Following the success and highly sort after nature of 'Meditations on the Effigy' Henry Moore drew seven lithographs for inclusion in the facsimile edition of Henry Moore's 'Shelter Sketchbook' 1966/67 which consists of eighty drawings reproduced by collotype and a preface by the artist. These gloriously sumptuous and colourful prints are: Lithograph print 'Black Seated Figure on Orange Ground', edition of 180, signed lower right Moore. Lithograph print 'Black Seated Figure on Orange Ground', edition of 180, signed lower right in pencil Moore.

Lithograph print 'Eight Reclining Figures', edition of 75, signed lower right in pencil Moore. Lithograph print 'Three Standing Figures', edition of 180, signed lower right in pencil Moore. Lithograph print 'Mother and Child', edition of 180, signed lower right in pencil Moore. Lithograph print 'Reclining Figures with Blue Central Composition', edition of 75, signed lower right in pencil Moore. Lithograph print 'Two Seated Women', edition of 180, signed lower right in pencil Moore. Lithograph print 'Violet Torso on Orange Stripes', edition of 180, signed lower right in pencil Moore.

For many years Henry Moore and his family spent their summers at their house in Italy, whilst there Henry Moore continued on his graphic works in Florence at the Bisonte Gallery. After the disastrous flood of 1967 when the gallery and its contents was wrecked, Henry Moore made the owner Maria Luigia Guaita a Lithograph print: 'Heads Ideas for Sculpture', edition of 50, signed in pencil Moore. And a portfolio of prints combining etchings with coloured lithographic background, edition size 50: Signed lithograph print 'Frontispiece of Il Bisonte Cartella'. Signed etching and lithograph print 'Six Sculpture Motives'. Signed etching and lithograph print 'Two Draped Standing Figures'. Signed etching and lithograph print 'Two Women'. Signed etching and lithograph print 'After the Accident'. Signed etching and lithograph print 'Two Figures Talking'.

From the beginning of 1970 Henry Moore began experimenting with new etching techniques such as soft ground etching and aquatints in colour, employing several plates for the same composition. 1971 saw the release of the serenely subtle coloured lithographs: 'Three Reclining Figures, edition of 75, signed lower right in pencil Moore, Cat no 180 in 'Henry Moore The Graphic Work 1931-1972'. 'Three Reclining Figures, edition of 90, signed lower right in pencil Moore, Cat no 181 in 'Henry Moore The Graphic Work 1931-1972'. 'Three Reclining Figures', edition of 90, signed lower right in pencil Moore, Cat no 182 in 'Henry Moore The Graphic Work 1931-1972'. 'Three Reclining Figures, edition of 95, signed lower right in pencil Moore, Cat no 183 in 'Henry Moore The Graphic Work 1931-1972'. And by the end of 1972 Henry Moore had finished working on the life cycle of sheep. These extraordinarily beautiful dry point and aquatint etchings make up the portfolio 'Sheep Album' and are: Etching and dry point print 'Sheep in a Field' 1974, edition of 80, signed lower right in pencil Moore. Etching and dry point print 'Sheep with Lamb I' 1972, edition of 80, signed lower right in pencil Moore. Etching and dry point print 'Sheep with Lamb II' 1972, edition of 80, signed lower right in pencil Moore. Etching and dry point print 'Sheep with Lamb IV' 1972, edition of 80, signed lower right in pencil Moore. Etching and dry point print 'Fat Lambs' 1974, edition of 80, signed lower right in pencil Moore. Etching and dry point print 'Sheep' 1972, edition of 80, signed lower right in pencil Moore. Etching and dry point print 'Head' 1974, edition of 80, signed lower right in pencil Moore. Etching print 'The Show Sheep' 1974, edition of 80, signed lower right in pencil Moore. Etching and dry point print 'Ready for Shearing' 1974, edition of 80, signed lower right in pencil Moore. Etching print 'Sheep Back View' 1972, edition of 80, signed lower right in pencil Moore. Etching and dry point print 'Shorn Sheep' 1974, edition of 80, signed lower right in pencil Moore. Etching and dry point print 'Shorn Sheep with Lamb' 1974, edition of 80, signed lower right in pencil Moore. Etching and dry point print 'Sheep with lamb III' 1972, edition of 80, signed lower right in pencil Moore. Etching print 'Family' 1974, edition of 80, signed lower right in pencil Moore. Etching and aquatint print 'Sheep in landscape' 1974, edition of 80, signed lower right in pencil Moore. Etching and aquatint 'Sheep in Snow Scene' 1974, edition of 80, signed lower right in pencil Moore.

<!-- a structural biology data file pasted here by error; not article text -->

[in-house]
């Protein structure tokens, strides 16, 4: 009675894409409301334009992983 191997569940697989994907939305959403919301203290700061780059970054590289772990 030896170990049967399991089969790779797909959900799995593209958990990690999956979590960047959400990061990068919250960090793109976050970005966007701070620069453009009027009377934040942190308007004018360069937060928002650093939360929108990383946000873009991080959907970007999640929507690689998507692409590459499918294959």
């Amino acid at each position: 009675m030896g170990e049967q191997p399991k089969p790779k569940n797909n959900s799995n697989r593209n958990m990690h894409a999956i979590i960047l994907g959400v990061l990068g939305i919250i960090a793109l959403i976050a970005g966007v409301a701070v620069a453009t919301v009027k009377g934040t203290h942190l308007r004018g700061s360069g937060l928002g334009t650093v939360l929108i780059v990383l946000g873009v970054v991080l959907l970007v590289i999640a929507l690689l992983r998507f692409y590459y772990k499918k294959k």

By the end of the 1970's there were some 40 exhibition a year featuring Henry Moore's work and the number of commissions continued to increase universally. When Henry Moore completed 'Knife Edge' near the Houses of Parliament in London he said "When I was offered the site near the house of Lords…..I liked the place so much that I didn't bother to go and see an alternative site in Hyde Park - one lonely sculpture can be lost in a large park. The House of Lords site is quite different. It is next to a path where people walk and it has a few seats where they can sit and contemplate it."